Charcot Award Lecture and presentation of awardsSunday, October 14, 2007, 10:30 - 11:15
A peculiar lesion in the cord with atrophy - is multiple sclerosis an inflammatory or neurodegenerative disease?D.A.S. Compston (Cambridge, GB)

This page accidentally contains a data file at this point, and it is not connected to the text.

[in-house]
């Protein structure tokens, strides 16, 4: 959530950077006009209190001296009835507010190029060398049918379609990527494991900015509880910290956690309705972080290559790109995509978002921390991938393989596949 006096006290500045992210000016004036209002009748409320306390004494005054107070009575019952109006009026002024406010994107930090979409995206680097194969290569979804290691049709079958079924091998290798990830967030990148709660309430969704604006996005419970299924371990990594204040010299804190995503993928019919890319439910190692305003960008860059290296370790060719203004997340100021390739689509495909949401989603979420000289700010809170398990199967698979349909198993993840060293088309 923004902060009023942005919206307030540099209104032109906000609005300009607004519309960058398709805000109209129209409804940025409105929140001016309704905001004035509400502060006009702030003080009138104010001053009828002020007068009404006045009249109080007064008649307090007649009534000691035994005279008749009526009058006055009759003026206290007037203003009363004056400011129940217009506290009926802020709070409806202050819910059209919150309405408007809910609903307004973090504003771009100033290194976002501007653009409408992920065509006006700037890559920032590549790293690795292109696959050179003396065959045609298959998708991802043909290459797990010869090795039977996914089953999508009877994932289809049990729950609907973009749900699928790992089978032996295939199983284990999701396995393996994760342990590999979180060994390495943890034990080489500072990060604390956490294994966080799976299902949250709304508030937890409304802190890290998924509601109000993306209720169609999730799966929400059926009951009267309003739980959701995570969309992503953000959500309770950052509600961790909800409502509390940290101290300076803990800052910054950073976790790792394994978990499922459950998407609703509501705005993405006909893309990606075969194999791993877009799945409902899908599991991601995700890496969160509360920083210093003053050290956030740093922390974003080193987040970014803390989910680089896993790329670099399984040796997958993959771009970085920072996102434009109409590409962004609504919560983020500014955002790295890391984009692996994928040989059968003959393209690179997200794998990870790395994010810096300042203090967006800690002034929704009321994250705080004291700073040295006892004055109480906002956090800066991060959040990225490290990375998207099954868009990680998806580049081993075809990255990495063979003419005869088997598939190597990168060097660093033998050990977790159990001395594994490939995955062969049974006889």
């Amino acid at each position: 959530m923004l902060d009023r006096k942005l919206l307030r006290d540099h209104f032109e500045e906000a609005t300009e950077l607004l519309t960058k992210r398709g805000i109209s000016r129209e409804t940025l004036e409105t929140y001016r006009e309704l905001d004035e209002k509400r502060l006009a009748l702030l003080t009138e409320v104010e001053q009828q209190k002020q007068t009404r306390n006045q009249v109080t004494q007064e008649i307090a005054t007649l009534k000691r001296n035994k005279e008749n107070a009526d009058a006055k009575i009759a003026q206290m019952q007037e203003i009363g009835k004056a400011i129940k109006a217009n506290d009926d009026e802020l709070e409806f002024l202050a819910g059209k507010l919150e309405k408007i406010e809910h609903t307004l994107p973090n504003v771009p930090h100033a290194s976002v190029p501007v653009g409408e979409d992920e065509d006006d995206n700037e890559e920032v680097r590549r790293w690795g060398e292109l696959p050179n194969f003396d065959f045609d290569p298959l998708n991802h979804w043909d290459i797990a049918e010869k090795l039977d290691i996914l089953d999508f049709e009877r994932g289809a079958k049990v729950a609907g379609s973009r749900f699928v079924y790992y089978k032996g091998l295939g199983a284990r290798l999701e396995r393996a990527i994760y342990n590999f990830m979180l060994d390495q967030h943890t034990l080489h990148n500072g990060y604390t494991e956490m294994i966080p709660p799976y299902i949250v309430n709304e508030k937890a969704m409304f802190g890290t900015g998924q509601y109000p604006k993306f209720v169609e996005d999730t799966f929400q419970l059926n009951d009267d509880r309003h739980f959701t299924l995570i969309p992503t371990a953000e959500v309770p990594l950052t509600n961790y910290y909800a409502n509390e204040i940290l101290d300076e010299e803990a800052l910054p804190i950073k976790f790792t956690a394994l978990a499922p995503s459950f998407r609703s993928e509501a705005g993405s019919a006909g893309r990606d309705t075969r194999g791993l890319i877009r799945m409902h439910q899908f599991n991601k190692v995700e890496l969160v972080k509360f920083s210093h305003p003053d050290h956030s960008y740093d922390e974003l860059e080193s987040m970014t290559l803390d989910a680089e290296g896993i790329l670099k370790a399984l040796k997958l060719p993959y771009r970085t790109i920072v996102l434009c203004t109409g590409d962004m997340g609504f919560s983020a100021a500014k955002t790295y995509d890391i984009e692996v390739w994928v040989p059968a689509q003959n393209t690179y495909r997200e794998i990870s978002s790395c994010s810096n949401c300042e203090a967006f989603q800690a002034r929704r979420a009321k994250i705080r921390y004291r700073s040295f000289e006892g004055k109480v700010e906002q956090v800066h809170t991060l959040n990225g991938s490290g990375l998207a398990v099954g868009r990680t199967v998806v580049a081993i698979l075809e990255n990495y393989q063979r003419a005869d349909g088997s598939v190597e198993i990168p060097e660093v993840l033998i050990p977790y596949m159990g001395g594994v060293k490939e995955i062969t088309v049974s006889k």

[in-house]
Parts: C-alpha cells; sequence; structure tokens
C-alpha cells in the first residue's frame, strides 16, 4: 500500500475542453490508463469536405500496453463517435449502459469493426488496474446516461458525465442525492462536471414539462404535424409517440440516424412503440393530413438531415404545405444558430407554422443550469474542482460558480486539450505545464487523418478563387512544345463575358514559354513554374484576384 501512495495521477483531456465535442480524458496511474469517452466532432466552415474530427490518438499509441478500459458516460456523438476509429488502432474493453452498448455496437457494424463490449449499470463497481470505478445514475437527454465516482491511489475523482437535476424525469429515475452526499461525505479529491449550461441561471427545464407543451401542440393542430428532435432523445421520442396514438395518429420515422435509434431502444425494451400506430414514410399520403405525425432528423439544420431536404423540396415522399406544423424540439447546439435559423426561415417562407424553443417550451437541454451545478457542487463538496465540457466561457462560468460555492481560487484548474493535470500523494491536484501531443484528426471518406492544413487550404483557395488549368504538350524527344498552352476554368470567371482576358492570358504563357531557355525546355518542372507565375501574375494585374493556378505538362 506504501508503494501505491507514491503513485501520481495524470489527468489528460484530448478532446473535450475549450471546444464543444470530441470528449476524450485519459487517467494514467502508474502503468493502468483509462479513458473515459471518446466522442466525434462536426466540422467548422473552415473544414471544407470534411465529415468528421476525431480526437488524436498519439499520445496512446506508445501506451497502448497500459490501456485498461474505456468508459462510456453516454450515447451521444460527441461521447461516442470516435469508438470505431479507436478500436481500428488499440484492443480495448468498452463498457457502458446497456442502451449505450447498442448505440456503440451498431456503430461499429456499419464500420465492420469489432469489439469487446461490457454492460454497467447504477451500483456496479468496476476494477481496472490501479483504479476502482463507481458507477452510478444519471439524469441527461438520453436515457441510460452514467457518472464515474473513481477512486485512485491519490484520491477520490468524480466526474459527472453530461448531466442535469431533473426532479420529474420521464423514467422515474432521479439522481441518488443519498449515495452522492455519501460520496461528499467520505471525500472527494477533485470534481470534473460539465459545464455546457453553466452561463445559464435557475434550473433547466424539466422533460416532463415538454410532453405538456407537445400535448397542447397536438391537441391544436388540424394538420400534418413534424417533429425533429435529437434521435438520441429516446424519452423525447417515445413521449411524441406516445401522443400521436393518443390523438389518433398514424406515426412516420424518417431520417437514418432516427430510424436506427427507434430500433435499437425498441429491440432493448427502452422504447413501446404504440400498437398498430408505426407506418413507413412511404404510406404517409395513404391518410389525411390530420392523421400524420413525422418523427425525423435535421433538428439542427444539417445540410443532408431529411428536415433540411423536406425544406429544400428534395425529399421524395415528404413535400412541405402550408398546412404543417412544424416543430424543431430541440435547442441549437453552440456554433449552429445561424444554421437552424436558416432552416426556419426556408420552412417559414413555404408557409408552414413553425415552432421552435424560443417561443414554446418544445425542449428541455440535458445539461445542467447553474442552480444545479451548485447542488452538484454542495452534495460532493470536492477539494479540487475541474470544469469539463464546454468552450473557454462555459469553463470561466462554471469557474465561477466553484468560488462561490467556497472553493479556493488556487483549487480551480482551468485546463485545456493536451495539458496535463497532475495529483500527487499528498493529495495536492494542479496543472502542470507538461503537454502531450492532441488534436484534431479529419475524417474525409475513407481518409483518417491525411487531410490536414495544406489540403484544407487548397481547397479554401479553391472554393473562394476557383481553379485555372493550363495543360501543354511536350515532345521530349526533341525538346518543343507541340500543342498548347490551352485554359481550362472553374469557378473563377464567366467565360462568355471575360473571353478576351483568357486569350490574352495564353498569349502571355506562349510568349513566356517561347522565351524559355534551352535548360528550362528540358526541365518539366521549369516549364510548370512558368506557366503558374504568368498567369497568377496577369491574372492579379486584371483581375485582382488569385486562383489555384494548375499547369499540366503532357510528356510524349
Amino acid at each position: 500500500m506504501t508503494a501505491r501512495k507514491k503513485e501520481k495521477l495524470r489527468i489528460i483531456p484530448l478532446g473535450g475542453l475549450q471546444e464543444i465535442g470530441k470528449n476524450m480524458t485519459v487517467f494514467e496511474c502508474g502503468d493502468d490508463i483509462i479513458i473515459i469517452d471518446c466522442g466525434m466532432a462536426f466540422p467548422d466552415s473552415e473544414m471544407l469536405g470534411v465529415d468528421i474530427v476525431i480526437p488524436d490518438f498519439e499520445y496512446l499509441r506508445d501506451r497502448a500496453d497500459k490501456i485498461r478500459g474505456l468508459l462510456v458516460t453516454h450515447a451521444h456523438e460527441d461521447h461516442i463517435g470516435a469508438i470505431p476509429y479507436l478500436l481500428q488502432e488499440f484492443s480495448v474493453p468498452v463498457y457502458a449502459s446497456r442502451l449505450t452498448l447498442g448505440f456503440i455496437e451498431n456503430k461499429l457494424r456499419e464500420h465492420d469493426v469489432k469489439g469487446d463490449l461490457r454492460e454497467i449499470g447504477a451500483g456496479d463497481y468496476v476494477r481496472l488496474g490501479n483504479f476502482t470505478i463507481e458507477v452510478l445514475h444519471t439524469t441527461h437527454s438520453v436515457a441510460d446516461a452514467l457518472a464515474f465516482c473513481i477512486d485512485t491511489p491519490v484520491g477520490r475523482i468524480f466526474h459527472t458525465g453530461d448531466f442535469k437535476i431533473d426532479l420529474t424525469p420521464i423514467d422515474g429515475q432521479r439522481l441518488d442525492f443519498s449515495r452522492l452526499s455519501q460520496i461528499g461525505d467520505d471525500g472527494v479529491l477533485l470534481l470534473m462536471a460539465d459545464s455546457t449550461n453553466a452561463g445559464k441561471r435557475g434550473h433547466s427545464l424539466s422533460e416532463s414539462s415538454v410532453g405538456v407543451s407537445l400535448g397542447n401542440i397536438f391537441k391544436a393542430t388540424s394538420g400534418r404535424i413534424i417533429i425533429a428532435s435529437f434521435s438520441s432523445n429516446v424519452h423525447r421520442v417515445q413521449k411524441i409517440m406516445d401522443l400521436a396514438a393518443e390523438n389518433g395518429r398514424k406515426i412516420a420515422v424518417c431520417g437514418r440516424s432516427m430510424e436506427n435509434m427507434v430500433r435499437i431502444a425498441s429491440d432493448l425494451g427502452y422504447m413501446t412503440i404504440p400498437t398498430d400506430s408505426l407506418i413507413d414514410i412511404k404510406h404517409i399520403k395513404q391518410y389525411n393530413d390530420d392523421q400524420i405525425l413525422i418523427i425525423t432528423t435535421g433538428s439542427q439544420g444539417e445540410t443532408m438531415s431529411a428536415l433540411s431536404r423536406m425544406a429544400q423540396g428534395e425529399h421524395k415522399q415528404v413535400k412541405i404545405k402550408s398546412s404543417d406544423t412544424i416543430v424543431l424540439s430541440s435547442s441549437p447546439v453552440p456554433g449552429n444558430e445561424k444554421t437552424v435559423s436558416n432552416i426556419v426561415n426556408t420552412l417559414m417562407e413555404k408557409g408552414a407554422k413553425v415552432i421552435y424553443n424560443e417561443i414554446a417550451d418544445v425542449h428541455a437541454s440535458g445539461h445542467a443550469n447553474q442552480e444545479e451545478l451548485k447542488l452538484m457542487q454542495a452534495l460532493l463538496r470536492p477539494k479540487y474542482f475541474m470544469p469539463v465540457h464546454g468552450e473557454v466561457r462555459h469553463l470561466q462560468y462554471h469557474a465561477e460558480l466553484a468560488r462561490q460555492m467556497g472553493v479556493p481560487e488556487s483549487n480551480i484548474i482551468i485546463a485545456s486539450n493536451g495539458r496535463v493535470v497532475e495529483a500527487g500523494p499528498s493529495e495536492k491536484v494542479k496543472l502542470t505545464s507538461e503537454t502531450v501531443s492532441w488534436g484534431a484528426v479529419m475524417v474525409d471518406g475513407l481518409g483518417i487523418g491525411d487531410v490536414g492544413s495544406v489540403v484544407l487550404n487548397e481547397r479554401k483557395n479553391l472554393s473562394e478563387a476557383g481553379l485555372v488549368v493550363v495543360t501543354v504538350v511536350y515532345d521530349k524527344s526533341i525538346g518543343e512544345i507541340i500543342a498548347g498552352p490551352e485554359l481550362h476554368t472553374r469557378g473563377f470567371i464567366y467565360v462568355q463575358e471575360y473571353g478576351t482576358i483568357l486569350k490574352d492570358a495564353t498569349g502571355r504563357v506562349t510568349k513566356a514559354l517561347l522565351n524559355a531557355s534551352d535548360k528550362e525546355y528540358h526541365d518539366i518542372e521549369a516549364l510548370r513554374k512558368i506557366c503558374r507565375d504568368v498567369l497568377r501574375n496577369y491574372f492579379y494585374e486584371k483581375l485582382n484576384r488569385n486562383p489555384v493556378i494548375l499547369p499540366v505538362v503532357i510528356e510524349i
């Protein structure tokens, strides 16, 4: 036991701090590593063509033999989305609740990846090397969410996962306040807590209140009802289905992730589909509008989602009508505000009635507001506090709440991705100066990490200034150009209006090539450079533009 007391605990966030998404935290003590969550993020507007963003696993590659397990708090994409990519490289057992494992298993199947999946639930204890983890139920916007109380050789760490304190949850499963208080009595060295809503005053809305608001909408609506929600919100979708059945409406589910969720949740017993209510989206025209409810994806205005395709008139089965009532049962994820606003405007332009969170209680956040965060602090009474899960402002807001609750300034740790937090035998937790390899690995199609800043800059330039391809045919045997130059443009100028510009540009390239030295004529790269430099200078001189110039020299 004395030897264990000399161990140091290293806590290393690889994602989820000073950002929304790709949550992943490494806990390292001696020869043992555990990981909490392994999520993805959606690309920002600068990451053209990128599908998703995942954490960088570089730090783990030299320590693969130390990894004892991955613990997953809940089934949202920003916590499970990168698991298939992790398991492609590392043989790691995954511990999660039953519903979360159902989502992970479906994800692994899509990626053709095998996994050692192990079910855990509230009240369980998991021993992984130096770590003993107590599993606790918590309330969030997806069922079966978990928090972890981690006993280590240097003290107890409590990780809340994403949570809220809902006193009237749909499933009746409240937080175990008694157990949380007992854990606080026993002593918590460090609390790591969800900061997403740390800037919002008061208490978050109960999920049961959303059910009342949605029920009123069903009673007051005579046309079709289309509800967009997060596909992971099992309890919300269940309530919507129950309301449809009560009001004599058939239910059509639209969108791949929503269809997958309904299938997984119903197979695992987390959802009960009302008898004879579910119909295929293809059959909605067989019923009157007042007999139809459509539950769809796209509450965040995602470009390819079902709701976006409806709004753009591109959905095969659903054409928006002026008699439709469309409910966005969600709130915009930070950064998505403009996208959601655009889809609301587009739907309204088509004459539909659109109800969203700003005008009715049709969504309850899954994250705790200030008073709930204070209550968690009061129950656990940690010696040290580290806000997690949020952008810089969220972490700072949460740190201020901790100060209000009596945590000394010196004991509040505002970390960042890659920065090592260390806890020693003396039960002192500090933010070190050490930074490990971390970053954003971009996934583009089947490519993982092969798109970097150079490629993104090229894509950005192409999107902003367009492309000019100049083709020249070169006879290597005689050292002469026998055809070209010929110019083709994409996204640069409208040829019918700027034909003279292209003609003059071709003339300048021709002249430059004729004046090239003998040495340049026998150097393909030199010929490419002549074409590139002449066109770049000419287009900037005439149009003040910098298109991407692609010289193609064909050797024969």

In 1838, Robert Carswell described 'two cases of a remarkable lesion of the spinal cord accompanied with atrophy': 169 years later, the nature of atrophy and its contribution to the clinical course of multiple sclerosis remain to be fully understood. The use of Campath-1H (alemtuzumab) first dissociated effective suppression of inflammation from on-going axon degeneration in the central nervous system. An extensive neuropathology and imaging-based literature detailing the extent and timing of axonal injury leaves unanswered questions on the mechanisms of axonal injury, their clinical phenotype, relationship to focal or diffuse brain inflammation and options for treatment or prevention. Lymphocyte infiltration occurs early in multiple sclerosis: inflammatory mediators per se interfere reversibly with conduction in structurally intact myelinated fibres; migrating T cells also promote focal brain inflammation through microglial activation leading to demyelination and acute axonal injury; axonal loss accumulates with diffuse microglial activation in normal appearing white matter; and failure of remyelination accentuates this attrition through loss of trophic support normally provided by cells of the oligodendrocyte lineage. Cumulative axonal injury is expressed as clinical progression and disability. The evidence gathered from genetic and epidemiological studies, neuropathology and both in vitro and in vivo experimental observations is for a complex inter-dependence of disease mechanisms. At any one time, the amount of tissue injury reflects the interplay of active inflammation and the evolving vulnerability of intact axons. And although the absolute amount of inflammation may reduce with time, its impact is not altogether reduced given the increasing susceptibility of injured axons to any residual inflammatory insult. It follows that there is a need to identify the pivotal point in the pathogenesis of multiple sclerosis at which intervention will most effectively inhibit the cascade of all the events expressed as progression and disability. For all the fertile ideas based on the many research disciplines applied to this problem, the only secure way rigorously to test the best emerging hypothesis is through a clinical trial. Alemtuzumab is a humanized monoclonal antibody that targets the CD52 antigen present on all lymphocytes achieving profound and prolonged circulating lymphopaenia. As open-label studies and the final 3 year analyses of CAMMS223 will show, alemtuzumab (given once or as annual pulses) is highly effective at reducing relapse rate and stabilizing or even improving disability in multiple sclerosis over a time-course of several years. Nevertheless, therapy has its complications of which the most unexpected is reactive autoimmunity, affecting other organs, during the period of lymphocyte reconstitution due to perturbations of lymphocyte apoptosis. But the evidence that effective treatment of early active multiple sclerosis stabilizes all aspects of the clinical course whereas its use in the secondary progressive phase does not, provides both an explanation and a practical solution to the 'remarkable lesion(s) of the (brain and) spinal cord accompanied with atrophy'.